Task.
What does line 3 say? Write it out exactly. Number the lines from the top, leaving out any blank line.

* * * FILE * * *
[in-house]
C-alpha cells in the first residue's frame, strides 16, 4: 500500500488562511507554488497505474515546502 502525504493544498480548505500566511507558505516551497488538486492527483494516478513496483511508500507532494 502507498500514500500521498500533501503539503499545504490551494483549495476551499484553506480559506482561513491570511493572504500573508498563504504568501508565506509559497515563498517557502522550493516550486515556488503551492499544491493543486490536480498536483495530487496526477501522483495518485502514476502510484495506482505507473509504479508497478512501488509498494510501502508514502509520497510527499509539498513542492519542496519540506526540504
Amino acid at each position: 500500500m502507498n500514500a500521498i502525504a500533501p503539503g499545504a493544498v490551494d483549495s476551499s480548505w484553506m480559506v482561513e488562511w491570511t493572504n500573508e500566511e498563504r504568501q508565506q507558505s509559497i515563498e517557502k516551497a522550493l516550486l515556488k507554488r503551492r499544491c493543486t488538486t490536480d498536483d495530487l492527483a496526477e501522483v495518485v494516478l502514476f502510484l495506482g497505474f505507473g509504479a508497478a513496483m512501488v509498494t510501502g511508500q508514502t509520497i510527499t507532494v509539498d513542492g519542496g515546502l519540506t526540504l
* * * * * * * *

Amino acid at each position: 500500500m502507498n500514500a500521498i502525504a500533501p503539503g499545504a493544498v490551494d483549495s476551499s480548505w484553506m480559506v482561513e488562511w491570511t493572504n500573508e500566511e498563504r504568501q508565506q507558505s509559497i515563498e517557502k516551497a522550493l516550486l515556488k507554488r503551492r499544491c493543486t488538486t490536480d498536483d495530487l492527483a496526477e501522483v495518485v494516478l502514476f502510484l495506482g497505474f505507473g509504479a508497478a513496483m512501488v509498494t510501502g511508500q508514502t509520497i510527499t507532494v509539498d513542492g519542496g515546502l519540506t526540504l